The Age Of Great Dreams Essay Research

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The Age Of Great Dreams Essay, Research Paper Material covered in The Age of Great Dreams can be drawn from the title; it covers issues that were at the forefront of the 1960’s. The book details American growth after World War 2, civil rights, the Vietnam War, and the organization of students. Unlike other books about the 1960’s, Farber does not focus on a single point, but rather, gives a general overview of major events and movements of the 1960’s. Farber begins by detailing the financial growth of the United States. The conclusion of World War 2 brought great riches to the United States. Soldiers came home and started families, these families lead to the baby boom. Unlike wars in the past, America maintained the level of economic superiority it demonstrated during

the war. Business was alive and flourishing. An abundance of money and goods led to the creation of suburbs. Families fled the big cities for smaller neighborhoods where the goal was to be like everyone else and strive for the easy life as presented by the newly created television. Refrigerators, washers and dryers, automatic dishwashers, television sets, and automobiles were in abundance and affordable for the average family to own. Quickly the suburbs began to take on a similar look; individuality was on the decrease, while conformity was on the rise. While the whites of the north enjoyed a golden age, the blacks of the south were still fighting for their freedom. African-Americans in the United States had their freedom but they were fighting separatist’s attitudes.

Segregation was a normal part of life in the south. Blacks had their own schools, neighborhoods, churches, they were not permitted on the premises of all white facilities, nor could they even share the same part of a bus with whites. The blacks had their freedom, but they were not free. Rising out of the racism were several African-American groups. The largest and most influential was the NAACP (Nation Association for the Advancement of Colored People). With Martin Luther King Jr. as their voice, “Black power” came of age and the struggle for equality would finally come to the American forefront. Two distinct ways of working towards equality arose; King’s peaceful demonstrating voice and the violent protests that often led to riots of the SNCC. King believed in organization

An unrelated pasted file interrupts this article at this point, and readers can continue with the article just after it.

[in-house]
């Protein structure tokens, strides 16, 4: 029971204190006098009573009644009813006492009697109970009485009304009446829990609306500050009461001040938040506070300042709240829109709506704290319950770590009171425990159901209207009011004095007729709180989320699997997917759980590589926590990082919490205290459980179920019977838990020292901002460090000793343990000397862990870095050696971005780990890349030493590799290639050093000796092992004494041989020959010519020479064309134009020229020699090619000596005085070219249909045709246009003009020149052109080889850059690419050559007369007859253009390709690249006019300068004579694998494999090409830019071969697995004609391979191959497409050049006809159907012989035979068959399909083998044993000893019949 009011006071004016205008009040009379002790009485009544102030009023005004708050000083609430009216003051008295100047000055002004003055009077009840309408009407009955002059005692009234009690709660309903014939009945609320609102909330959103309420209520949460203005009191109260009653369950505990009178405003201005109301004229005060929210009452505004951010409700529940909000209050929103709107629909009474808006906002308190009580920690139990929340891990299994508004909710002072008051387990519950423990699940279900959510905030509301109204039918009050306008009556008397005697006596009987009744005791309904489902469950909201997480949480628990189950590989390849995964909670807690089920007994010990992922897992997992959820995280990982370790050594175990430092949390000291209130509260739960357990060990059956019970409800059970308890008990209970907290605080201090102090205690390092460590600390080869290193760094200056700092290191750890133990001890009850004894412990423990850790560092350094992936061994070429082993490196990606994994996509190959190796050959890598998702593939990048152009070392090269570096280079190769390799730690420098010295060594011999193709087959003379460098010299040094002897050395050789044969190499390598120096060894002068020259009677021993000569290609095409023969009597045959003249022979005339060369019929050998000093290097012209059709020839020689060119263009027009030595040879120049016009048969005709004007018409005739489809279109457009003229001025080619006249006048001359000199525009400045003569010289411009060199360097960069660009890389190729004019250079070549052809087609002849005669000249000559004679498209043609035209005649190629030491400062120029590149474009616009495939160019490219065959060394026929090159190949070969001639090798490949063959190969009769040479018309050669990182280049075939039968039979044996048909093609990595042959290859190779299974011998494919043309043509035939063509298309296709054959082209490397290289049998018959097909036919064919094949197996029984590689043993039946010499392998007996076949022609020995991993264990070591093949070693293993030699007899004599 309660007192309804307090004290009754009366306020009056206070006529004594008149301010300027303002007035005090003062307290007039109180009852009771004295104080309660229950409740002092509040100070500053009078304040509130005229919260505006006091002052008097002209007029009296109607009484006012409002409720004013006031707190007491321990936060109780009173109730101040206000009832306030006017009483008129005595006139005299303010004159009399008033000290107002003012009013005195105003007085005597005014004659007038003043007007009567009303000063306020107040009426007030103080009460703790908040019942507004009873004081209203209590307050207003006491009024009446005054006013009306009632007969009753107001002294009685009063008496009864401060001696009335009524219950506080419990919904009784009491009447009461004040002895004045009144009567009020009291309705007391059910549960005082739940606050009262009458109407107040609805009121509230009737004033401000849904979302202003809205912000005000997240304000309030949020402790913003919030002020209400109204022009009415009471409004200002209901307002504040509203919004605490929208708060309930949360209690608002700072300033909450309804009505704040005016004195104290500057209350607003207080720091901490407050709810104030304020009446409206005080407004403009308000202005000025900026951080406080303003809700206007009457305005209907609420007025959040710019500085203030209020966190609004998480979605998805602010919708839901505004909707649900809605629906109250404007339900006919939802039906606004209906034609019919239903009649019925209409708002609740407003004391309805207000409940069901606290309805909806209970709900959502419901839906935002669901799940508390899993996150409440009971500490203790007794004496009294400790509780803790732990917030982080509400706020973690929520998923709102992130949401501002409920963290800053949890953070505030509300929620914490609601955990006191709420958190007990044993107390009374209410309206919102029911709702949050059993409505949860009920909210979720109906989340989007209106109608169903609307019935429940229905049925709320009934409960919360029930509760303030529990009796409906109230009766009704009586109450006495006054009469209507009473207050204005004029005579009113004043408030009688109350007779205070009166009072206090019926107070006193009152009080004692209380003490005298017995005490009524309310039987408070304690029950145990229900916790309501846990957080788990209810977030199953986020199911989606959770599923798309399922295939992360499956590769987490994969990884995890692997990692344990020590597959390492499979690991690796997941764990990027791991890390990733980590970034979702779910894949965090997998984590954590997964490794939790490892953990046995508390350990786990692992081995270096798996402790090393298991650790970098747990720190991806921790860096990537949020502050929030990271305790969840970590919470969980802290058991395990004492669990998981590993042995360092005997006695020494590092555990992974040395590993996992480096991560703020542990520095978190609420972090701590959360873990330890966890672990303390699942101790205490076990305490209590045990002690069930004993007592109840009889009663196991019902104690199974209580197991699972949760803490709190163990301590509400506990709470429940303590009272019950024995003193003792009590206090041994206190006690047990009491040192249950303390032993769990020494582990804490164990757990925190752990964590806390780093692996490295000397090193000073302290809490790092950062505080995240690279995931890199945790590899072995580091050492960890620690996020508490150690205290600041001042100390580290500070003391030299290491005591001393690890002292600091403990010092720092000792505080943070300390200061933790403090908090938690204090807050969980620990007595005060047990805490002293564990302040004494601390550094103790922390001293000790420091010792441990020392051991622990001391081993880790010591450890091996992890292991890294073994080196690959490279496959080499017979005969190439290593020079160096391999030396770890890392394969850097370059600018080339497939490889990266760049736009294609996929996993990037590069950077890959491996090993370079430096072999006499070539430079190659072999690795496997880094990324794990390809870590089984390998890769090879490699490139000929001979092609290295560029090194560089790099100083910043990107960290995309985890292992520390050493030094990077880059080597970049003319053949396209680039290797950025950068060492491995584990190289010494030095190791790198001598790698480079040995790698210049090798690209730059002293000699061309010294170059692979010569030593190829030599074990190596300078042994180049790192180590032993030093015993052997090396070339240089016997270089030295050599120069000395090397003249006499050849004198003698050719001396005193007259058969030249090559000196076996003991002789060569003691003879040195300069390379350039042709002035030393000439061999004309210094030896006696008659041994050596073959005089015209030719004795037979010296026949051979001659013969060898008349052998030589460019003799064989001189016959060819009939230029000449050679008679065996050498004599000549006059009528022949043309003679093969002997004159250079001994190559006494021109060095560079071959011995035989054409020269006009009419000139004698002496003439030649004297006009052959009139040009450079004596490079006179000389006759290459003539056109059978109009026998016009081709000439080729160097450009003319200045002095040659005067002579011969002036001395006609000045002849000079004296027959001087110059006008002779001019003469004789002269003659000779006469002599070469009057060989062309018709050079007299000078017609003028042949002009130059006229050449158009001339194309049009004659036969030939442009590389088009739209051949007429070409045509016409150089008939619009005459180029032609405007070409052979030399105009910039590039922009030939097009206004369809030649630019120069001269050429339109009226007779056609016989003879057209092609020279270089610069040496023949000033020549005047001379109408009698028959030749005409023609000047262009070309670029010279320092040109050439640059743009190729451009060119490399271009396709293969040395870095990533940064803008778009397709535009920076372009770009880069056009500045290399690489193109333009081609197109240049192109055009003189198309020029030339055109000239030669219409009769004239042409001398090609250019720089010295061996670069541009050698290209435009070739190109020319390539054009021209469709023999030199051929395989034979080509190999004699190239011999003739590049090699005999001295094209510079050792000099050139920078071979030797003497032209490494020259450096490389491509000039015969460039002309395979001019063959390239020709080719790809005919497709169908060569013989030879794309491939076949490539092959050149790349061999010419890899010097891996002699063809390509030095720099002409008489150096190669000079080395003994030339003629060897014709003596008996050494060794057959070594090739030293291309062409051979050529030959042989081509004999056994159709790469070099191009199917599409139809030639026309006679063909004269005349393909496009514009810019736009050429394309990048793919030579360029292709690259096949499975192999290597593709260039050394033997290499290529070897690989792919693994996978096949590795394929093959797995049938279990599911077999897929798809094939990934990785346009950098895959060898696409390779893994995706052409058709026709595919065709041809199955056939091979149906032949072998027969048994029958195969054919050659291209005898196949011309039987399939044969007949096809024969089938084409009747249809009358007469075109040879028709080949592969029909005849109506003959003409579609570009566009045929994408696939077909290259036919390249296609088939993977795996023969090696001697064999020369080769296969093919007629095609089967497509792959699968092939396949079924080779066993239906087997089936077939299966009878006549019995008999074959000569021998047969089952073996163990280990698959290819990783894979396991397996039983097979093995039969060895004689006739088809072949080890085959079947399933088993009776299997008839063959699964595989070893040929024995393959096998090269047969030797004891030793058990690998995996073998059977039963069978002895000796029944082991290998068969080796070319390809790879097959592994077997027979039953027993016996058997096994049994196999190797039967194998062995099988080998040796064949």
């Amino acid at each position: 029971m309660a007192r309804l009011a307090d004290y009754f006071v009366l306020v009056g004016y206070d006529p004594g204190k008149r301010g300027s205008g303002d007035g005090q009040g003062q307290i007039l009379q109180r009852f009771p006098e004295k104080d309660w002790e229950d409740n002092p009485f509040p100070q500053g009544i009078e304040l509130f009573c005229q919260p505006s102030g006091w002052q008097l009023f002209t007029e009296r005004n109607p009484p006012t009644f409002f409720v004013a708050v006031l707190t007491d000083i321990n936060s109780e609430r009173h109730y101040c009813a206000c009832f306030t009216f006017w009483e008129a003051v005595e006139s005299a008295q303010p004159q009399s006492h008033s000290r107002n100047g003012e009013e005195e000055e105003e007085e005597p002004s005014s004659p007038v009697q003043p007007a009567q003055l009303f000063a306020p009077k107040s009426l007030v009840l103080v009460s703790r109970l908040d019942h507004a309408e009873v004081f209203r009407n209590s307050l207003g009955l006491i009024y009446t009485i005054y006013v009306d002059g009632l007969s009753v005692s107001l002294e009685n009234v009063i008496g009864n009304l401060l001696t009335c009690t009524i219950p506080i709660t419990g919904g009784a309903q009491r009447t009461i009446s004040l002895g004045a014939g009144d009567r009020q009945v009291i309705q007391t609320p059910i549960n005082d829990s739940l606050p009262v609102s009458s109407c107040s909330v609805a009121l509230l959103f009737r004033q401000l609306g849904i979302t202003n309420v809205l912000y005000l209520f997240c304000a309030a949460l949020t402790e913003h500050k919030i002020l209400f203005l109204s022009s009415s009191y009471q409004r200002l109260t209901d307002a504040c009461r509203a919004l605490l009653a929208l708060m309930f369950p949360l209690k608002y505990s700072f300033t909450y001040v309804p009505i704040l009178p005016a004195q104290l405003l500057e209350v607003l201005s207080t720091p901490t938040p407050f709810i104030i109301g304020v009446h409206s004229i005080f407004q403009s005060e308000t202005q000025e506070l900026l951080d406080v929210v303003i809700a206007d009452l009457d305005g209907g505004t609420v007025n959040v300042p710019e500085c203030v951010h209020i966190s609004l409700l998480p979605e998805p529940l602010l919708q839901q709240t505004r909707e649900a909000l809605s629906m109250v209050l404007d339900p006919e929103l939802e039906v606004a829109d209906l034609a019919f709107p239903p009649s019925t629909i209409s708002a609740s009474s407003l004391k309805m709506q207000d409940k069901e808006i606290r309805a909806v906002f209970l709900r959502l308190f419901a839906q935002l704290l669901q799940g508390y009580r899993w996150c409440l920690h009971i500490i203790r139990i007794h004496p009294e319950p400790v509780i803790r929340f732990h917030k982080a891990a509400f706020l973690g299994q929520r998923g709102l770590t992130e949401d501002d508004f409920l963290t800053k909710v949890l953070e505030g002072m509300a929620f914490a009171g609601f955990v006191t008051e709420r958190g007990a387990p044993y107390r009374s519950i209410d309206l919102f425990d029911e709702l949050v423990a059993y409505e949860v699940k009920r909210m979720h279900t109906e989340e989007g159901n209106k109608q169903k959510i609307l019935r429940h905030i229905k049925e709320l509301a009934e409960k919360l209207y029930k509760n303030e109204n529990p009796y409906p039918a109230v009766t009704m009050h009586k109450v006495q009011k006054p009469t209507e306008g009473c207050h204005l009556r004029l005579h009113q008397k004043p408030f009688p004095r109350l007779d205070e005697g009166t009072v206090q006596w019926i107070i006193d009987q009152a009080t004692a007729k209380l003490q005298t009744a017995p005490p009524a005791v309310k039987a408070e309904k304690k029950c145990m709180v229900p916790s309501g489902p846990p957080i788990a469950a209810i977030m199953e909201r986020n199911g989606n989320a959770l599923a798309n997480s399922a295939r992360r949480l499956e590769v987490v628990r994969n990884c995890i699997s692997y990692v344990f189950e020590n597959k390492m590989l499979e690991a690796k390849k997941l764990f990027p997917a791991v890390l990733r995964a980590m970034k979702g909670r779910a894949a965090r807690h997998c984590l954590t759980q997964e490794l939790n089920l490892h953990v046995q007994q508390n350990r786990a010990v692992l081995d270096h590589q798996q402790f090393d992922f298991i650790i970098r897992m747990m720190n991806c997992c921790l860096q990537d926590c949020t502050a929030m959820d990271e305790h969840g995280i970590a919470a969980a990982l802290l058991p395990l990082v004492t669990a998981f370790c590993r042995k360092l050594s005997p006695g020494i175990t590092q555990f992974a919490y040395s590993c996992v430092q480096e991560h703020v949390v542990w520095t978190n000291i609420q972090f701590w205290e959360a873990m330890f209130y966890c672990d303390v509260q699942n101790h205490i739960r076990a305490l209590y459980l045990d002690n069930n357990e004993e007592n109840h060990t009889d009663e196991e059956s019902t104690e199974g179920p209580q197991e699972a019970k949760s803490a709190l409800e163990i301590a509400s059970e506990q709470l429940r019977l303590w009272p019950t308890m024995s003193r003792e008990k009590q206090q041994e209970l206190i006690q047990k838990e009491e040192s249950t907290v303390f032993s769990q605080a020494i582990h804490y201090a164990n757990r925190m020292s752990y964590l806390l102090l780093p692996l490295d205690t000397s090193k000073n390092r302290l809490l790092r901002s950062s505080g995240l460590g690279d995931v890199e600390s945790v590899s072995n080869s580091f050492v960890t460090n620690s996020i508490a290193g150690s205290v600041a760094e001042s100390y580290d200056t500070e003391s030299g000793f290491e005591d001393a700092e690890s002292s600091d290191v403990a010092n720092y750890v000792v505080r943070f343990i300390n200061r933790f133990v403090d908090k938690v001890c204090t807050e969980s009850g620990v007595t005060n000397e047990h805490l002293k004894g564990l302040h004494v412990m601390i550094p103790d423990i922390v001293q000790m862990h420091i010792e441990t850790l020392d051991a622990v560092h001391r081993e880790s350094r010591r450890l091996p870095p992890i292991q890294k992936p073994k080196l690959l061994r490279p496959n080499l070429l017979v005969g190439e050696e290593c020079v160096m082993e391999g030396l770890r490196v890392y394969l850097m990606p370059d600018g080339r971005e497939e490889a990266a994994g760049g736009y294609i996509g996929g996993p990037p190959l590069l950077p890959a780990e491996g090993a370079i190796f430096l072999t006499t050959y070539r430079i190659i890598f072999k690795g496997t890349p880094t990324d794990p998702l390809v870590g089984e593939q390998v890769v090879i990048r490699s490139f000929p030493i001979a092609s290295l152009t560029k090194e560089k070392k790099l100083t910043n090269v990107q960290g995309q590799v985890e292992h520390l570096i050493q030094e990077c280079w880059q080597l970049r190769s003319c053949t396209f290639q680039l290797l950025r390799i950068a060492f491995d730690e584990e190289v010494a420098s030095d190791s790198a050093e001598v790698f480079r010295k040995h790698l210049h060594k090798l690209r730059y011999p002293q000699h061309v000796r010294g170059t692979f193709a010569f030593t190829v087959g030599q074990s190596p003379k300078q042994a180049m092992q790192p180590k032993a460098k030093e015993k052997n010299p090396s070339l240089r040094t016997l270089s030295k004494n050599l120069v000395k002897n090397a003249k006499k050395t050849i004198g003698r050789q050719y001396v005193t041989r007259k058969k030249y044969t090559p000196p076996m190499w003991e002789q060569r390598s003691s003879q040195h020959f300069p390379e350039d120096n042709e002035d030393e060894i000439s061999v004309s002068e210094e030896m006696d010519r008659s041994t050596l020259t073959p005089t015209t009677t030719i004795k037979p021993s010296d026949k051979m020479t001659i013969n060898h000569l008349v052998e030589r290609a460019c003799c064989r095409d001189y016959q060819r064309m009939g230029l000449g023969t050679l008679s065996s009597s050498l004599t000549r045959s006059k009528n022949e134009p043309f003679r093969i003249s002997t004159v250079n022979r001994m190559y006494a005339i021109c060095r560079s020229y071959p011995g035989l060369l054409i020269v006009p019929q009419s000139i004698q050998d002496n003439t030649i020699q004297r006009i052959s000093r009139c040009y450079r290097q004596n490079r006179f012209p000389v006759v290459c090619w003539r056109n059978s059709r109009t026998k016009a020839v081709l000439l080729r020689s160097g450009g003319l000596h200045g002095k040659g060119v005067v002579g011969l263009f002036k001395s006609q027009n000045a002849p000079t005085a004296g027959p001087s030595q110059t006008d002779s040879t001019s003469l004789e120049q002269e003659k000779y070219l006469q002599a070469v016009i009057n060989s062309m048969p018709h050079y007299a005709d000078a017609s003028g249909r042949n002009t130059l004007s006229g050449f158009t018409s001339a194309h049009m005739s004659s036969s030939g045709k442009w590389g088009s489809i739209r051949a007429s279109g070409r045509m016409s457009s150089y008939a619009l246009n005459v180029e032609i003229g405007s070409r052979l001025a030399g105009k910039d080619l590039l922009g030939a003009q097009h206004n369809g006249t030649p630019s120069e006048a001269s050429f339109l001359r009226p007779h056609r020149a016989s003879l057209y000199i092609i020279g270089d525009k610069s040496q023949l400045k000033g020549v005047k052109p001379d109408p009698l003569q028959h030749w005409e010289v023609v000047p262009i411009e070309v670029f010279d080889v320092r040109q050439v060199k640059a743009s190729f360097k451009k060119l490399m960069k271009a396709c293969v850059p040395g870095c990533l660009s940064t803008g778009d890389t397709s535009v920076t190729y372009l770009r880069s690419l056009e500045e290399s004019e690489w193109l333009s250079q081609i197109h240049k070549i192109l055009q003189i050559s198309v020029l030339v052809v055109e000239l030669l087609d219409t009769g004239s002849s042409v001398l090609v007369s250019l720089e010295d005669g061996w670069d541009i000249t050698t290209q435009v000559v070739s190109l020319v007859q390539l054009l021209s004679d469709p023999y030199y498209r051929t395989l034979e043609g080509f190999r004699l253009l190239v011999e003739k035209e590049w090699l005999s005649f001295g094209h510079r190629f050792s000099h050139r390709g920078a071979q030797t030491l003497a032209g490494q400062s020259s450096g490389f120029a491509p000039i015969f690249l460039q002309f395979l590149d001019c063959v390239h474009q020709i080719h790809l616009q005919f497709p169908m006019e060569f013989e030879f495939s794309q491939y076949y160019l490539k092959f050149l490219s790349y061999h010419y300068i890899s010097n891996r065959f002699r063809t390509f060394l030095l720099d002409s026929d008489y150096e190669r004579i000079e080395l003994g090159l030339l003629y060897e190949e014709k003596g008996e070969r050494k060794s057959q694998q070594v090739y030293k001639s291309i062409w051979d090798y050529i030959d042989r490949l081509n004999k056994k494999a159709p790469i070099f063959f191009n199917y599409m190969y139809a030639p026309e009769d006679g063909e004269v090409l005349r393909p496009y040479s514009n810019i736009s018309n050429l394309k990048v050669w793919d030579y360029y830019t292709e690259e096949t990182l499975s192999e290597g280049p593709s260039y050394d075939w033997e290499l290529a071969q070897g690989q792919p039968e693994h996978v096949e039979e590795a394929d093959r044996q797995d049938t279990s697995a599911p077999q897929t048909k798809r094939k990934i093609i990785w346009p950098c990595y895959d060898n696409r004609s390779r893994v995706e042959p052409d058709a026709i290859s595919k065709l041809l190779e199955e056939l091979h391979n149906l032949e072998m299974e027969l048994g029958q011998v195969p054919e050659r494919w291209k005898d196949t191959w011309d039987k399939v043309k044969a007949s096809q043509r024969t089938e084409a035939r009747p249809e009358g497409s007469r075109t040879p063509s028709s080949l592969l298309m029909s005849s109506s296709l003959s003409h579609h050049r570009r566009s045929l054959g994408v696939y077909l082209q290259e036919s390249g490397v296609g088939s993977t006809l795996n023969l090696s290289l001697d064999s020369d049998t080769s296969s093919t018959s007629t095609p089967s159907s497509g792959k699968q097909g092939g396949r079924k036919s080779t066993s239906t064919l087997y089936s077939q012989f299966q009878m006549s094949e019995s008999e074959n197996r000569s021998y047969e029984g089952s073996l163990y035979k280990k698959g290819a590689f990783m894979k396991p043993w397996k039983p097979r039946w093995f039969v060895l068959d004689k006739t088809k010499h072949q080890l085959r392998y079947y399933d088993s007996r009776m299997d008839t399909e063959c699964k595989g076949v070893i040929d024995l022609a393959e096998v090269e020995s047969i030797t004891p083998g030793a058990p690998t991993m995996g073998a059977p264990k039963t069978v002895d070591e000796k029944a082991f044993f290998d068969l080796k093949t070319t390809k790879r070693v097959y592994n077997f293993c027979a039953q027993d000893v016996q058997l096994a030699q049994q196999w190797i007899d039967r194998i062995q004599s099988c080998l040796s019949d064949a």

and a unified voice where as the SNCC sought immediate gratification through loud disorganized demonstrations. Major cities of the United States erupted with riots that led to property damage as well as to the loss of life. Regardless of how it was sought, equality and civil rights for African-Americans was gaining the nation’s attention. Through demonstrations, votes, headlines, speeches, and bloodshed a race of people achieved what they were striving for, equality. Though it would take several more years to be fully accepted, African-Americans had finally won their freedom. Desegregation allowed for the education of all children under one roof, shared facilities, political policies fair to all races, a political voice, and most importantly, self-respect. The leading event of

the decade was the Vietnam War. The United States refused to let Vietnam fall to communism. A civil war that had been going on since 1946 was drawing American soldiers into battle. Once a necessary war, in the eyes of politicians and the American public, was fast becoming an unpopular war with the American public, particularly with students. Politicians viewed Vietnam as the stepping stone for Communism to sweep through South West Asia (Indochina). Vietnam was the first domino in a chain, if fallen, would topple the other dominoes allowing Communism to sweep through the region. The American government escalated the military’s involvement in the conflict. The main goal being the thwarting of the Communist regime led by Ho Chi Minh. The original goal was to establish two separate